• Debunked badge

No, This Airline Didn't Have Passengers Flying With Backless Seats Despite What It Looks Like

Hope the airlines don't get any ideas from this...

Low-cost airlines, eh? It's safe to say they get their share of criticism.

John Macdougall / AFP / Getty Images

Earlier today, it seemed that one airline in particular had sunk to a new low. Except, of course, things weren't exactly as they appeared.

#easyjet beats @Ryanair to have backless seats. @IATA @EASA this is flight 2021 Luton to Geneva. How can this be allowed. @GeneveAeroport @easyJet_press @easyJet

It all started when Twitter user @mattiasharris shared a photo that appeared to show one passenger travelling on a seat that was missing a back support. "How can this be allowed," he wrote.

The tweet has been shared more than 5,000 times, along with criticisms of the budget airline.

The account also flagged the image with the European Union Aviation Safety Agency (EASA) and the International Air Transport Association (IATA).

Naturally, people were appalled, baffled, and full of sarcasm.

@mattiasharris @Ryanair @IATA @EASA @GeneveAeroport @easyJet_press @easyJet We are delighted to offer you our new 'comfort row' featuring 3 inches of extra back room, at a very reasonable additional charge

And pretty quickly, the replies were full of requests from journalists who wanted to know more about the whole thing. No back support? That's rather shocking.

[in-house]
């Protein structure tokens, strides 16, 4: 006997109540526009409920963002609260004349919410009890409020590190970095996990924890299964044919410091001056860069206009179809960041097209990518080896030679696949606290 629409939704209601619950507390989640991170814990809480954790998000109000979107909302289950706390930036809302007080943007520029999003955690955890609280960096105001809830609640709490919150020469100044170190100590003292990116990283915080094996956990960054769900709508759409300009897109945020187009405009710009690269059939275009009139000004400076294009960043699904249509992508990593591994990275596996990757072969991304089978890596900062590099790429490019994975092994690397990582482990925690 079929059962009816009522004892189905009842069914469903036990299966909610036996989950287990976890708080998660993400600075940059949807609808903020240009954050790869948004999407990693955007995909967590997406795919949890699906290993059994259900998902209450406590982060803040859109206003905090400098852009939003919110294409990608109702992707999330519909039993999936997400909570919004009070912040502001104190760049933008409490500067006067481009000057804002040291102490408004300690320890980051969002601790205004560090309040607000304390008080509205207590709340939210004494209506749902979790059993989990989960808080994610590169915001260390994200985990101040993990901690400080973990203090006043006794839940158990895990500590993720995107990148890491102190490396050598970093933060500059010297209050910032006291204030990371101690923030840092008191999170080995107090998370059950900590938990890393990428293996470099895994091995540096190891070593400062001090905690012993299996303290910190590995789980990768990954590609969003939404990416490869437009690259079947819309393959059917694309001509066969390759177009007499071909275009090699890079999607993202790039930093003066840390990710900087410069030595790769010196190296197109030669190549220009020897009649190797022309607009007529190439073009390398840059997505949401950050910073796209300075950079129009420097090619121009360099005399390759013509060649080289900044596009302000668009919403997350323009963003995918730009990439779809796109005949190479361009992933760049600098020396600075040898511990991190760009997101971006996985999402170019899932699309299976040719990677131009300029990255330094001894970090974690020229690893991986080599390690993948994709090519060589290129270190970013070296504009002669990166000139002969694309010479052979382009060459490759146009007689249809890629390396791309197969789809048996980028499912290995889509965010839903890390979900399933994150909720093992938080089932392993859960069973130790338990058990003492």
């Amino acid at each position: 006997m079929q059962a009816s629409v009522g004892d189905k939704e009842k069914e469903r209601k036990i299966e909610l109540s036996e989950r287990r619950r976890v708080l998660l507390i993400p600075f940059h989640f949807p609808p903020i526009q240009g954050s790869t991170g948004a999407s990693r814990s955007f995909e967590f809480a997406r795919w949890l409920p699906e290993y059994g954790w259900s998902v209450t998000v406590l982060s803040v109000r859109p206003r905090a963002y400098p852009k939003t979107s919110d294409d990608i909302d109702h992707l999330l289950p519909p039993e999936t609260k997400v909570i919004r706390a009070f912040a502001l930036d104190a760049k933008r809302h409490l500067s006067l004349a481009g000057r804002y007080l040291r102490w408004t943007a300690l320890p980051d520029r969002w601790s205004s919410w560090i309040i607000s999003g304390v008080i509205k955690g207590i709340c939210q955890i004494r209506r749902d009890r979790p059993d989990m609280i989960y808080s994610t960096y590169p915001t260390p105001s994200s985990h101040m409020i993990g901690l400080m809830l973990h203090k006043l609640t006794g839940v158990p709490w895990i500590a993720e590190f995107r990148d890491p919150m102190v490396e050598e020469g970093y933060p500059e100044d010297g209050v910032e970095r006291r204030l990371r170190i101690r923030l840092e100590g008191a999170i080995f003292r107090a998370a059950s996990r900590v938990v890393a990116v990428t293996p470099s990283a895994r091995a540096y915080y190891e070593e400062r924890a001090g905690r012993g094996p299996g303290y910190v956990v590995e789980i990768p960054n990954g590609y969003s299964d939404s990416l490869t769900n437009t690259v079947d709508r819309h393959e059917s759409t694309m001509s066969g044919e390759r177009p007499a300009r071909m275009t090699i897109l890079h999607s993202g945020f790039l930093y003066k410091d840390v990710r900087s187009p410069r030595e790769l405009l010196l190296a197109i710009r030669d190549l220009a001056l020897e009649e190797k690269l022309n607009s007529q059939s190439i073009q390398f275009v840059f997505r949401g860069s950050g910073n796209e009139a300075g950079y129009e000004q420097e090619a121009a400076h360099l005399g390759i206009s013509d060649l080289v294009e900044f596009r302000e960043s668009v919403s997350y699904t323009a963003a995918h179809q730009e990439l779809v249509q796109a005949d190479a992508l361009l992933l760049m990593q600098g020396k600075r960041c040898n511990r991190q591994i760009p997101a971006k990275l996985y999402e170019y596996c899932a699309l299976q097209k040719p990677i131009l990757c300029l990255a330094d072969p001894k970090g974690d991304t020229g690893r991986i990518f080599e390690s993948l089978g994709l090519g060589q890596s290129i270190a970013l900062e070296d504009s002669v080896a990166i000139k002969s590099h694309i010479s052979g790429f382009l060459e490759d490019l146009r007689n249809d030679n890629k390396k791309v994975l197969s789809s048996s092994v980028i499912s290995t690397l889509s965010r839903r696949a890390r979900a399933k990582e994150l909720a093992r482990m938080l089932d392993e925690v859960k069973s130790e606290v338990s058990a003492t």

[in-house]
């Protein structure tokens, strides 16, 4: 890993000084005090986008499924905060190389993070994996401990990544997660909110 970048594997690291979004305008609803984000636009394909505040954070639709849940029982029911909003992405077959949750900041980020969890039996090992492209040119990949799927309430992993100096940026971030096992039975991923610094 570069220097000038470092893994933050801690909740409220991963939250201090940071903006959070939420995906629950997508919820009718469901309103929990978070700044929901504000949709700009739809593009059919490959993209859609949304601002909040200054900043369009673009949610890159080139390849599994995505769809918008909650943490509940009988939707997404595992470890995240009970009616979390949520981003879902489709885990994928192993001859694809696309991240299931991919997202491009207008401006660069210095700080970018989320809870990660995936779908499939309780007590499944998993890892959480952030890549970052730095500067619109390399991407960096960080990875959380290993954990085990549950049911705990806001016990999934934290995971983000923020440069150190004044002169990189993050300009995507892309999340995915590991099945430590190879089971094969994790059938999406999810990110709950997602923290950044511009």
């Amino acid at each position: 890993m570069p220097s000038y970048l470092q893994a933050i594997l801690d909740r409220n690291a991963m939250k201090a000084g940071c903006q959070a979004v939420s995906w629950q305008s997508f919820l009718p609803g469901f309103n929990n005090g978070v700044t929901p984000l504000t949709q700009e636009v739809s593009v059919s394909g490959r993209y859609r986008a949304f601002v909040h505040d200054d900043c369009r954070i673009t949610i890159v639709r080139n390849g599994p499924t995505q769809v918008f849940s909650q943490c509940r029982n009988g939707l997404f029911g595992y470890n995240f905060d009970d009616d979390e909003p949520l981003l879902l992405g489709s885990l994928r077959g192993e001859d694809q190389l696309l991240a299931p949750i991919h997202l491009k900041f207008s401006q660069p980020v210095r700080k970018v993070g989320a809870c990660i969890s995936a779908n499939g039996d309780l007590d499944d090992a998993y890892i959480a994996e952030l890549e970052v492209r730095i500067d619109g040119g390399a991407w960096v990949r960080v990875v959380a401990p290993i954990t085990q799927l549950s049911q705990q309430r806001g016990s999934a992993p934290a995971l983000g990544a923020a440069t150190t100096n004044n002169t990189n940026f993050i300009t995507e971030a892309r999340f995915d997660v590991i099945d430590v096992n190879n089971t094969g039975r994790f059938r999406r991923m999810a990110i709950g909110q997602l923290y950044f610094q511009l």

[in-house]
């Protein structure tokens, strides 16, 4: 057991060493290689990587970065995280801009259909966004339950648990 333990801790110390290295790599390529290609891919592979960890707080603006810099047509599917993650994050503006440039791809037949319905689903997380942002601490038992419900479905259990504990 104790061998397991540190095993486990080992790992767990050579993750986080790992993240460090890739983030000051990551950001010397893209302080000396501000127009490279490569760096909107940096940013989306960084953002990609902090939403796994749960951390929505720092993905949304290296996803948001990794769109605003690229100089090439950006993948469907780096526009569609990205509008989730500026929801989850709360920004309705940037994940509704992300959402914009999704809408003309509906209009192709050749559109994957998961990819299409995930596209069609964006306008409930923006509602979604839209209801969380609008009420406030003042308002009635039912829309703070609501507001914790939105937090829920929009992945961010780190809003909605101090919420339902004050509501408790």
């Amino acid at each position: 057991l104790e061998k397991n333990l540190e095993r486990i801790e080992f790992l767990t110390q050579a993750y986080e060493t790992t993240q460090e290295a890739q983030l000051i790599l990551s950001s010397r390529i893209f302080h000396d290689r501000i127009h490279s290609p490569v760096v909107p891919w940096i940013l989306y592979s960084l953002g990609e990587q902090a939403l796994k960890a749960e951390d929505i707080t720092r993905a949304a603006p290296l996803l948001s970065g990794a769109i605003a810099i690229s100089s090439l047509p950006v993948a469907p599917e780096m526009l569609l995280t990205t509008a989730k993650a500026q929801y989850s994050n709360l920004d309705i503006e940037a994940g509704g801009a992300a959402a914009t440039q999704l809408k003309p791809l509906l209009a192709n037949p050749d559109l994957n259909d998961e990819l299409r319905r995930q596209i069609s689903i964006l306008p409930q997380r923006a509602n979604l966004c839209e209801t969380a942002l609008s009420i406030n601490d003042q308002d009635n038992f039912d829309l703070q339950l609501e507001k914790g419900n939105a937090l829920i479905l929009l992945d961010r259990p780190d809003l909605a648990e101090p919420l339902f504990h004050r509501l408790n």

At first, the airline, easyJet, asked the passenger to delete the photograph while it investigated.

@mattiasharris Hi Matthew, thanks for bringing this to our attention, before we can investigate this could I ask you to remove the photograph & then DM us more info regarding this, so we can best assist you. Ross https://t.co/Qq2zhBAizh

"Hi Matthew, thanks for bringing this to our attention, before we can investigate this could I ask you to remove the photograph and then DM us more info regarding this, so we can best assist you," the reply said.

It's fair to say this didn't go down very well, either.

Easy Jet’s PR team have responded horribly to this. Asking @mattiasharris to remove the picture screams trying to cover up rather than fix.

A spokesperson for easyJet told BuzzFeed News that the company would be looking into the Twitter response, since it was "not in line" with its usual approach online.

In a statement, an easyJet spokesperson told BuzzFeed News: “No passengers were permitted to sit in these seats as they were inoperative awaiting repair," and clarified that the flight departed with five spare seats onboard.

@mattiasharris I have the following update: No passengers were permitted to sit in these seats as they were inoperative awaiting repair. Safety is our highest priority and easyJet operates its fleet of aircraft in strict compliance with all safety guidelines. - Dan

The Twitter user has also clarified that the plane did not actually take off with anyone in the broken seat. However, they went on to question the safety of the plane.

One has to wonder how safe the rest of the plane was. This was her seat. The lady was moved to a spare seat once the flight was fully boarded. Not sure what would have happened if the flight was full. My partner took the photo. -- end --

"The lady was moved to a spare seat once the flight was fully boarded."

Naturally, people feel a little misled.

@mattiasharris She had a perfectly working chair to sit on. But you, you sir...

And it's a pretty timely reminder that you can't always trust things you see on the internet.

Giphy / Via giphy.com



Ade Onibada is a junior reporter at BuzzFeed and is based in London.

Contact Ade Onibada at ade.onibada@buzzfeed.com.

Got a confidential tip? Submit it here